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Curious about Lindenberg family history article

Privacy Level: Open (White)
Date: [unknown] [unknown]
Location: [unknown]
Surnames/tags: Lindenberg South_Africa
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A newspaper article by Guy Beckett

My great grandfather, Gustav Lindenberg, was a German Jew who emigrated from Germany circa mid 1880's to settle in the Boer Republics, to be followed by some of his brothers, one of whom was Herman Lindenberg.

Gustav is believed to have started one of the first gold mines in one of the areas surrounding Klerksdorp, and together with his brother, Herman established their family store-keeping business known as Lindenberg Brothers.

Gustav also served in the Prussian Army probably in the mid to late 1870's, and was a master of one of the local Freemason Lodges in the Klerksdorp area.

Gustav could not bear to be without his childhood sweetheart, Josephine Kunkel, and so briefly returned to Germany where they were married in 1894. Their four children, Ellen, Clarice, Charles and Alfred (my grand-father) were born in the Klerksdorp area in 1895, 1896, 1897 and 1898 respectively. Ellen, Clarice and Alfred were baptised in the Catholic parish near Klerksdorp, but I have not been able to establish whether Charles was a practising Catholic.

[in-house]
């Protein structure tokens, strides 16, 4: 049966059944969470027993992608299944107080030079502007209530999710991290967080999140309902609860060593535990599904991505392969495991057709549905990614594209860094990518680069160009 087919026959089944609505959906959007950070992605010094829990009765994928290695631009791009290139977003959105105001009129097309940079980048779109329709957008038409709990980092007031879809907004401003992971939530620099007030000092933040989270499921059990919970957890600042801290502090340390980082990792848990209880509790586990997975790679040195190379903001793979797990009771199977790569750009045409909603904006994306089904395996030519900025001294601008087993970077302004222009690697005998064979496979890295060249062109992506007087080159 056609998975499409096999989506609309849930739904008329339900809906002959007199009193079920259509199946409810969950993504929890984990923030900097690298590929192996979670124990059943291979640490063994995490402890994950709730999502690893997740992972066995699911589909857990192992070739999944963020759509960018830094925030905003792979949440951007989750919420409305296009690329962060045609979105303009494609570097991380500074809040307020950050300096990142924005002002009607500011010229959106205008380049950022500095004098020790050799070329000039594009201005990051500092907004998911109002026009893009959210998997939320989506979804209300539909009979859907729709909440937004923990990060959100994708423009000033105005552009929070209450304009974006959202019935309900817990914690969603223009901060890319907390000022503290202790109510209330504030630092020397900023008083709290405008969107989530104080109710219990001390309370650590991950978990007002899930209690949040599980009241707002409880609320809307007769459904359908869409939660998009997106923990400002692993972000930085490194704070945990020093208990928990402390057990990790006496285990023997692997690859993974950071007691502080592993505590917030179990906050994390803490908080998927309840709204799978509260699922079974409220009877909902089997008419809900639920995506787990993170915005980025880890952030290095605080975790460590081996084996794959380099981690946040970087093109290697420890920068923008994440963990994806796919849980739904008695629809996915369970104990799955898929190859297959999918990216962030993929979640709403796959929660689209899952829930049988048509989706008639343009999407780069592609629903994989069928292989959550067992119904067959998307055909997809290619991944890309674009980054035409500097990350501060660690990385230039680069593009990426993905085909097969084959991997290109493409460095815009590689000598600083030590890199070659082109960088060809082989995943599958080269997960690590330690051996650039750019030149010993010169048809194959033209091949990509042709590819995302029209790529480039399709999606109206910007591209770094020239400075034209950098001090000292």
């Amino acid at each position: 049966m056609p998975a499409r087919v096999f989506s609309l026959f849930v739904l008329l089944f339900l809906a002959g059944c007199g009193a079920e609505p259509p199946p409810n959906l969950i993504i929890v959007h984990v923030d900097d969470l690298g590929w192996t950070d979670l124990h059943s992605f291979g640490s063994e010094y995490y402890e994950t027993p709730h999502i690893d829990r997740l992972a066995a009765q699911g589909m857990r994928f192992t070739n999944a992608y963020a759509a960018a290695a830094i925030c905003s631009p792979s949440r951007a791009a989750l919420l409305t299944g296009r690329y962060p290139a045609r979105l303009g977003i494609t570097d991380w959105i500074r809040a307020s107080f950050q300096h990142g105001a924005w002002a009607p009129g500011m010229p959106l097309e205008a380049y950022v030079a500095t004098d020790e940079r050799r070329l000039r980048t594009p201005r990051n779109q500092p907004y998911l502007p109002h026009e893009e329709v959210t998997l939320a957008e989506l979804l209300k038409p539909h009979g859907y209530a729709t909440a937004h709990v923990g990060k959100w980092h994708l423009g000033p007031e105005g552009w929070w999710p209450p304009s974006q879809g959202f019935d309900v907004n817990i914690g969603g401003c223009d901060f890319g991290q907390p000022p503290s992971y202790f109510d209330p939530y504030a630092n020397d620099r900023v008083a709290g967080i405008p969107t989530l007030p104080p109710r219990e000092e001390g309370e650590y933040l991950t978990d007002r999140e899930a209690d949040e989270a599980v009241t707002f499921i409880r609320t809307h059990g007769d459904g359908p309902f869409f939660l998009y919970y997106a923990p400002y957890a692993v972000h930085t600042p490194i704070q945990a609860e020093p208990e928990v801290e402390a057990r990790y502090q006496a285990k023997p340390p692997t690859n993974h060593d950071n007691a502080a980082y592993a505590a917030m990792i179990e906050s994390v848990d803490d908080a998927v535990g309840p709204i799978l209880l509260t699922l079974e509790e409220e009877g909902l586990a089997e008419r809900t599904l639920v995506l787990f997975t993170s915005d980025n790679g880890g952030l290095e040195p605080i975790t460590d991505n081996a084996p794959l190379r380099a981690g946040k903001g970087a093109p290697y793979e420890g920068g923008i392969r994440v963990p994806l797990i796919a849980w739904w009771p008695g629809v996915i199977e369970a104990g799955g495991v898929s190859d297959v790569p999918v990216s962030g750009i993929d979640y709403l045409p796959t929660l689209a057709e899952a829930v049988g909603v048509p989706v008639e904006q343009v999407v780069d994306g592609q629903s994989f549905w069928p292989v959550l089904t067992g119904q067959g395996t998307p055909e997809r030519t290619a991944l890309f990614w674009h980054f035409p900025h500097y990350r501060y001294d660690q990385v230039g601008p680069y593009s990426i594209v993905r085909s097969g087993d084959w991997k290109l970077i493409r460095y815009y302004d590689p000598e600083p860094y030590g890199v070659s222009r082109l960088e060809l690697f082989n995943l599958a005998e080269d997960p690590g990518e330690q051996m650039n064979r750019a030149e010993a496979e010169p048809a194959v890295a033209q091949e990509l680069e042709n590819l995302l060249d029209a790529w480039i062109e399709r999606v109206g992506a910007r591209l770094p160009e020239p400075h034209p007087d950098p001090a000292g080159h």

Gustav was wounded in action at the Battle of Magersfontein on 11 December 1899 and died the following day, 12 December in the hands of the British Forces, and was the second Jew to have lost his life while fighting for the Boers. He was a member of the Bloemhof Kommando but on the day fought in the Swedish Contingent of the Scandinavian Corps on the side of the Boers.

His surviving spouse, Josephine and their four very young children were interned in the British Concentration Camp in Klerksdorp, this, after their properties and livestock were destroyed by the British Military. My great grandmother, Josephine must have been a heroine of some note. First she lost her husband and then suffered the trauma of being interned in a concentration camp and further being dispossessed of all her worldly goods and means of livelihood, yet she stood by her children and brought them up. What a role model she must have been for those who have suffered extreme adversity in life.

My knowledge of my maternal Lindenberg side of the family is very scant indeed. Josephine's granddaughter, Mary, was my mother who divorced my father way back in 1958 when I was but only six years old. So I grew up not knowing of or even being associated with the Lindenberg side of my family, and this in large part is what is driving me to get to know exactly my great grandparents and their four children were and how they lived. I do not even have a single photograph of any member of my Lindenberg family.





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